Safe setup of aerial devices
What environmental factors should electric utility crews consider when setting up aerial devices on a worksite?
Responding is Jim Olson, senior product engineer, Terex Utilities Inc., Westport, CT.
Before starting the project, it’s a good idea to send right-of-way agents and surveyors to determine if special permits will be needed from the Department of Natural Resources or other wildlife organizations. It may also be necessary to use ground protection mats or create an access road to provide travel routes for aerial devices and other trucks. Lastly, installing barricades or fencing helps to protect the site before the crew arrives.
Upon arrival at the work location, conduct a site survey to identify potential hazards, evaluate ground conditions and consider the terrain. If installing new poles, call 811 before you dig to locate all underground utilities.
Potential hazards include buildings, ditches, drop-offs, holes, debris, sewers, overhead obstructions, electrical conductors, underground utilities and exposure to traffic. When considering the position of the aerial device, make sure no part of the bucket truck, including the boom and platform, can come in contact with trees, buildings or utility poles. Always establish and maintain proper minimum approach distance from energized power lines. The bucket truck cannot protect you from phase-to-phase or phase-to-ground contact, which means you need to allow for sag, sway or rocking as you position and operate the aerial device.
Traffic poses another hazard. Aerial devices often must share the road and roadside with the public. If traffic is an issue, the utility crew should use signalpersons to caution drivers. It’s important to be aware that if the elbow overhangs outside the body, it will intrude into traffic lanes. Don’t operate with the boom or platform over open traffic lanes.
In addition, always clear the area of bystanders and jobsite debris, including downed power lines and fallen tree limbs. Tree limbs can become energized when contacting a live power line. Other potential environmental hazards are the ambient conditions, including temperature. Operating in extreme weather conditions requires you to take extra precautions to protect your crew and truck.
Next, evaluate the ground conditions. The ground must be firm enough to support the pressure produced by the bucket truck, including the maximum platform and jib loads, during operation. Use pads under the outriggers to distribute the weight over a greater surface area. If your bucket truck doesn’t have outriggers, or is equipped with only one set, make sure all the tires and axle suspension springs are equally loaded. If the ground is slippery, covered in snow or icy, consider how to prevent the vehicle from sliding.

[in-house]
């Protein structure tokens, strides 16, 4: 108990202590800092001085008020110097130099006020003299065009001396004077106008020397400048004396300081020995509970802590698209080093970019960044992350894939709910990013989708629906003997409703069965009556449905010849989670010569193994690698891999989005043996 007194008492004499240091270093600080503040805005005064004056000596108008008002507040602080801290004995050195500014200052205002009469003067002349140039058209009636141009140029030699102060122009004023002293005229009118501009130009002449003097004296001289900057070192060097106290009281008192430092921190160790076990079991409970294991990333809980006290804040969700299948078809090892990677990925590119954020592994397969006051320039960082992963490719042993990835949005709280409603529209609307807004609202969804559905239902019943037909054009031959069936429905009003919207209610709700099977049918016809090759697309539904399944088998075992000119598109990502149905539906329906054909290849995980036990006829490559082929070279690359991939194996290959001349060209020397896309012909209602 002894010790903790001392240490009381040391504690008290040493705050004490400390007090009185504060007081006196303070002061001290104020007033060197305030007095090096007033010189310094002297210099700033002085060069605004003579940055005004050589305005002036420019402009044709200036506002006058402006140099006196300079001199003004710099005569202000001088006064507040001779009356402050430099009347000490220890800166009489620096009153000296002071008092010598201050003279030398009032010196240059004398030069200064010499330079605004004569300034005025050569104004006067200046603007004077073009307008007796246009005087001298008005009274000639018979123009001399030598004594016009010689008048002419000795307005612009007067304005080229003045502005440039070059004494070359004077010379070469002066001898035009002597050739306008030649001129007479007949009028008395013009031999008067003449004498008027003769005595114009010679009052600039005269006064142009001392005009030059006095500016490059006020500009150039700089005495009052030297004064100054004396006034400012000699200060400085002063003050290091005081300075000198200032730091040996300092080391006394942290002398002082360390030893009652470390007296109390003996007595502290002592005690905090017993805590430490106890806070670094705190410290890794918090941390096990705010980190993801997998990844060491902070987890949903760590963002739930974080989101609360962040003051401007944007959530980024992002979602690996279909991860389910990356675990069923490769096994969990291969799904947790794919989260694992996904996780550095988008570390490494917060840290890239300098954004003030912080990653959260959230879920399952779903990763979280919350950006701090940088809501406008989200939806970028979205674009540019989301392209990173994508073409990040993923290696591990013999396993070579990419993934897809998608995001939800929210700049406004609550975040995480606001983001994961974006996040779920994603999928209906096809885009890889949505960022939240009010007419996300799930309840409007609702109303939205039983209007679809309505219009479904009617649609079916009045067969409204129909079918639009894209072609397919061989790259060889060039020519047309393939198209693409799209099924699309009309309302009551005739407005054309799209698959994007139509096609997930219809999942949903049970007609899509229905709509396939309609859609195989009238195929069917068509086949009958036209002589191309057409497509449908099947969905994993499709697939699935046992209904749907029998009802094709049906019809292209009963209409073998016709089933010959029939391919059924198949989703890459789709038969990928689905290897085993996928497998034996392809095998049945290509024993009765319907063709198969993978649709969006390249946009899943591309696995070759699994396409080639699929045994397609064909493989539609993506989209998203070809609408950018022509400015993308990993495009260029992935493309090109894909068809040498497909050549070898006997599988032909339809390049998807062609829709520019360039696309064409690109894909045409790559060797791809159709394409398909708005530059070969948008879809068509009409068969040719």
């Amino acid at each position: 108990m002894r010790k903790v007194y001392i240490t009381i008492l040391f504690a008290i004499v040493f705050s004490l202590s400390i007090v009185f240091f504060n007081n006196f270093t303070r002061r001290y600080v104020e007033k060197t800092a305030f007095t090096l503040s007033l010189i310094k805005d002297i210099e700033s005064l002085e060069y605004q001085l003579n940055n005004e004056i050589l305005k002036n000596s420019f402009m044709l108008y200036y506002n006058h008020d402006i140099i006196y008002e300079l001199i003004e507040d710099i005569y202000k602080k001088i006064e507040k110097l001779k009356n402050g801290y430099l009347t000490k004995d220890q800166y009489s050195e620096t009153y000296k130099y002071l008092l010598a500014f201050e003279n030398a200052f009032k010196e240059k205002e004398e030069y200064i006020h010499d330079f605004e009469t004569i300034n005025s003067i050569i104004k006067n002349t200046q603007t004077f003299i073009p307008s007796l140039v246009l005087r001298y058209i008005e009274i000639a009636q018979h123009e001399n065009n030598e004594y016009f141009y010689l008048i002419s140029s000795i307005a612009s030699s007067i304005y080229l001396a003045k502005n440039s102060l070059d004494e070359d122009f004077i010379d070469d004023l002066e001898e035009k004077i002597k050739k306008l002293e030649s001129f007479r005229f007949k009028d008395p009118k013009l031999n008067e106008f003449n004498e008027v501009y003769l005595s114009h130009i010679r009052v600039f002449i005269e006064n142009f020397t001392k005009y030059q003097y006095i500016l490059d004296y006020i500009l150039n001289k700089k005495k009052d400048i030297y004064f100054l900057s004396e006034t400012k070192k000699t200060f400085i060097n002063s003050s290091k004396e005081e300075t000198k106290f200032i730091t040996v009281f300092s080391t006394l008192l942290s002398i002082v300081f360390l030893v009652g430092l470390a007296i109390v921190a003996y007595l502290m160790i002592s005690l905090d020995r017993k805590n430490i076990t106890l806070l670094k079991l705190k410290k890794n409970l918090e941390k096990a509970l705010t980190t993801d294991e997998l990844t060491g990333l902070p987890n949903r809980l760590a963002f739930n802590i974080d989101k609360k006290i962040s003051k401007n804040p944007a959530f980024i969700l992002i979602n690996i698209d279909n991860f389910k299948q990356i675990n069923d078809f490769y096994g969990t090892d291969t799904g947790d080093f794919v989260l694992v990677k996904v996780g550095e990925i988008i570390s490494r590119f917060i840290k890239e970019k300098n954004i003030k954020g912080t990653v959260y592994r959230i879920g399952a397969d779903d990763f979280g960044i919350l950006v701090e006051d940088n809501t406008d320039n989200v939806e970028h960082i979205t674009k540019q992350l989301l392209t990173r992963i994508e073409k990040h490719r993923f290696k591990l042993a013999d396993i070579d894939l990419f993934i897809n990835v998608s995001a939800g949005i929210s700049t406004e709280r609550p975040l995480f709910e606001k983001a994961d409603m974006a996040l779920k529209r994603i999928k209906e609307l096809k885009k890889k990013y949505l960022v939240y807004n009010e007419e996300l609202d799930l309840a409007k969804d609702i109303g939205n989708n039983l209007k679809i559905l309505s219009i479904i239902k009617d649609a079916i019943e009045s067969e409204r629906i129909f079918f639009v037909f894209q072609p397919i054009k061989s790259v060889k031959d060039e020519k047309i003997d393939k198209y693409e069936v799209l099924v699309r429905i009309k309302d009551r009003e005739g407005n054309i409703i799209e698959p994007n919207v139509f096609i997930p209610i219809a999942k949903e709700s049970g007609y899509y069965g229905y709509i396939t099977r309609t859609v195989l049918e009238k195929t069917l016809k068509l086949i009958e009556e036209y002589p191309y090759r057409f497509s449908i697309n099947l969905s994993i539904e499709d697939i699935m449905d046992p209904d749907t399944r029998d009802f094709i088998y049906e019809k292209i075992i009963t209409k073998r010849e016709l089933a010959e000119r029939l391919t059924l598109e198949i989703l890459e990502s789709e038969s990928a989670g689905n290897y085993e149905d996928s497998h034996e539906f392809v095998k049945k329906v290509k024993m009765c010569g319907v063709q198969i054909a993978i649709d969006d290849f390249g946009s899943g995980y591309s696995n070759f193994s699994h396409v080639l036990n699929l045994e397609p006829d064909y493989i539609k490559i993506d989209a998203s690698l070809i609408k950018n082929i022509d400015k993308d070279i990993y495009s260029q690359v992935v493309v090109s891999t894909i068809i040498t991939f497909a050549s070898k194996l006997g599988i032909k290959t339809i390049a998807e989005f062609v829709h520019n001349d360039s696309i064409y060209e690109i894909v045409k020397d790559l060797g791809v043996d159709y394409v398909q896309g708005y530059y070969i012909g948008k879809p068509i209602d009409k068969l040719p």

Third, consider the terrain. If the vehicle must be parked on a slope, chock the wheels and work off the rear of the truck. Per ANSI A92.2, bucket trucks are stability-tested on firm, flat surfaces up to a five-degree slope. Never work with the vehicle set up at an angle greater than what is allowed by the manufacturer. Use your bucket truck’s chassis level indicator to make sure the truck is always set within the manufacturer’s operational limits. Follow the instructions for your vehicle, and recognize that some trucks must be leveled before raising the booms.
If the task involves using the aerial device’s jib and the unit is set up on a slope greater than allowed, the unit can tip or roll over. This is especially true if you’re lifting from the side. If necessary, level the truck using cribbing. It’s possible to stack multiple outrigger pads to gain height as needed, or use an engineered stackable cribbing product. Always position the outrigger foot in the center of the outrigger pad.
An aerial device is a tool that – like all tools – must be used and maintained properly. Although it’s the responsibility of the employer to ensure each operator is properly trained and qualified to operate the aerial device following the instructions and precautions in the operator’s manual, it takes the whole crew to contribute to safe and efficient operations. Evaluation of environmental factors is a critical part of the process. If you determine during the site survey and setup that the jobsite isn’t safe, don’t operate in the area until you can make it safe for your crews, your equipment and the community.
Editor's note: This article represents the independent views of the author and should not be construed as a National Safety Council endorsement.